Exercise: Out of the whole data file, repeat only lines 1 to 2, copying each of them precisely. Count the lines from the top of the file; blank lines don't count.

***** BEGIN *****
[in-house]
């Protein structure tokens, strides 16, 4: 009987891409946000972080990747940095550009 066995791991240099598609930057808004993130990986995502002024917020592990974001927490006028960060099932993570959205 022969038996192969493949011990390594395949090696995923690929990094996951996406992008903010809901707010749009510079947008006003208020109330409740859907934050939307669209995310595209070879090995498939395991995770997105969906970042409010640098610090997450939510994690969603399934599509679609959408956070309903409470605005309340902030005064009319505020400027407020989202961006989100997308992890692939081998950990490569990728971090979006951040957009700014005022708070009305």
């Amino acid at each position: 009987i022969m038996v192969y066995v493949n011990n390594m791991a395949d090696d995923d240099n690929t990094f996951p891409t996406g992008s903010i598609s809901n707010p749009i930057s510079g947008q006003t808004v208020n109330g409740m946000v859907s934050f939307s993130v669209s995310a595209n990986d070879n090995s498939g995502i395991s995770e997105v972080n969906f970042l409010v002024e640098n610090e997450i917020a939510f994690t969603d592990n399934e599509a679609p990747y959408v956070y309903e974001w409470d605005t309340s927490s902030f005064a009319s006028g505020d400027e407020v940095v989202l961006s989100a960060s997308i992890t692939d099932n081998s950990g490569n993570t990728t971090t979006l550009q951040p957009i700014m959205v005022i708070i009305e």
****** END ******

[in-house]
């Protein structure tokens, strides 16, 4: 009987891409946000972080990747940095550009 066995791991240099598609930057808004993130990986995502002024917020592990974001927490006028960060099932993570959205 022969038996192969493949011990390594395949090696995923690929990094996951996406992008903010809901707010749009510079947008006003208020109330409740859907934050939307669209995310595209070879090995498939395991995770997105969906970042409010640098610090997450939510994690969603399934599509679609959408956070309903409470605005309340902030005064009319505020400027407020989202961006989100997308992890692939081998950990490569990728971090979006951040957009700014005022708070009305």